Thursday, August 09, 2007

Lesley Castle by Jane Austen and school is going to kill us all

Lesley Castle by Jane Austen
Hesperus Press/Fiction
Copyright 2005
113 pages

Imagine how great the disappointment must be to me, when you consider that after having laboured both by night and by day in order to get the wedding dinner ready by the time appointed, after having roasted beef, broiled mutton, and stewed soup enough to last the new-married couple through the honeymoon, I had the mortification of finding that I had been roasting, broiling and stewing both the meat and myself to no purpose. Indeed, my dear friend, I never remember suffering any vexation equal to what I experienced on last Monday when my sister came running to me in the store room with her face as white as a whipped syllabub, and told me that Hervey had been thrown from his horse, had fractured his skull, and was pronounced by his surgeon to be in the most eminent danger.

'Good God!' said I, ' You don't say so? Why what in the name of heaven will become of all the victuals! We shall never be able to eat it while it is good. However, we'll call in the surgeon to help us. I shall be able to manage the sirloin myself, my mother will eat the soup, and you and the doctor must finish the rest.'

--from "Lesley Castle" by Jane Austen

Lesley Castle is one of those books that I found so amazing that I feel inadequate to describe it, but I'll do my best.

There are three entries in the book: first, the self-titled novella "Lesley Castle", followed by "A History of England" and, finally, another novella entitled "Catharine, or The Bower". All three works were written by Austen when she was a teenager. On the merits of her writing, alone, I'd say they're shockingly good for the writing of a teenager, but even more amazing is the fact that she already had a very mature understanding of social artifice. Zoe Heller calls the first story, 'Lesley Castle', "a rambunctious parody of the epistolary novel" which is "particularly striking" in its "melodramatic incident, regal vice and other immoral behaviour", all of which are presented "in a gleefully direct way". Gosh, I wish I'd written all that. Yeah, what Zoe said.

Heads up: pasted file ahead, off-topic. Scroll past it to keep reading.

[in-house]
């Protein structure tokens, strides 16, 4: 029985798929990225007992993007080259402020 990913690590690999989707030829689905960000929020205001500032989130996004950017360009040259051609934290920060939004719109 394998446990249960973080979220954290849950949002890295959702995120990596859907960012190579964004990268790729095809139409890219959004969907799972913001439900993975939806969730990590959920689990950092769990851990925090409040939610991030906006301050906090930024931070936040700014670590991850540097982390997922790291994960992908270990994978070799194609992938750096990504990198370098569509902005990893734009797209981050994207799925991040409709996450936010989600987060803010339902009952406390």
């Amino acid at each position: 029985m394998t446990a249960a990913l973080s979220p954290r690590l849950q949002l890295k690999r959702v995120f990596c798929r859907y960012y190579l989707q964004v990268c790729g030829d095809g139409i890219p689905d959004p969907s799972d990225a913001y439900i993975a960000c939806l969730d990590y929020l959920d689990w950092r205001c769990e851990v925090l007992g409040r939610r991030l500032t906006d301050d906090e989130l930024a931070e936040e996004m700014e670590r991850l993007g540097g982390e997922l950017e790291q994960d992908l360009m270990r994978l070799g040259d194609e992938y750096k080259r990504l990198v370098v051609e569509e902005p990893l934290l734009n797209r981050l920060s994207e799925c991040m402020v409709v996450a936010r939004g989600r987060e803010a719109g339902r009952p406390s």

"Lesley Castle" is written as a series of letters and is . . . well, it's funny. All three stories showcase Austen's comic genius - I'm sure Zoe said that, first - but "Lesley Castle" was my favorite. Margaret Lesley rhapsodizes about how handsome she and her sister are in one flowery sentence, then goes on to describe how they are immune to their own charms. Charlotte Lutterell hears the devastating news that her sister's fiance has fallen off his horse and is not expected to live, and her greatest concern is what to do with all that food she's cooked for the wedding. The new Mrs. Lesley, married to the father of the two Lesley girls in the castle, arrives and is instantly horrified, as she relates to their mutual friend, Charlotte:

You can form no idea sufficiently hideous of its dungeon-like form. It is actually perched upon a rock to appearance so totally inaccessible that I expected to have been pulled up by a rope; and sincerely repented of having gratified my curiosity to behold my daughters at the expense of being obliged to enter their prison in so dangerous and ridiculous a manner.

Personally, I think the first novella makes the book worth the purchase price. But, the other two entries are also loads of fun.

"A History of England" is told as a series of brief biographical sketches of the monarchy (complete with illustrations), allegedly written to form the impression that it was written by someone who was . . . shall we say, not the sharpest knife in the drawer? Henry V's description is an excellent example:

This Prince, after he succeeded to the throne, grew quite reformed and amiable, forsaking all his dissipated companions and never thrashing Sir William again. During his reign, Lord Cobham was burnt alive, but I forget what for. His majesty then turned his thoughts to France, where he went and fought the famous Battle of Agincourt. He afterwards married the King's daughter Catherine, a very agreeable woman by Shakespeare's account. In spite of all this, however, he died, and was succeeded by his son Henry.

The narrator eventually shows herself to be an admirer of Mary Queen of Scots and tosses in a funny line indicating that only she and a few well-known historians have any real appreciation for poor Mary.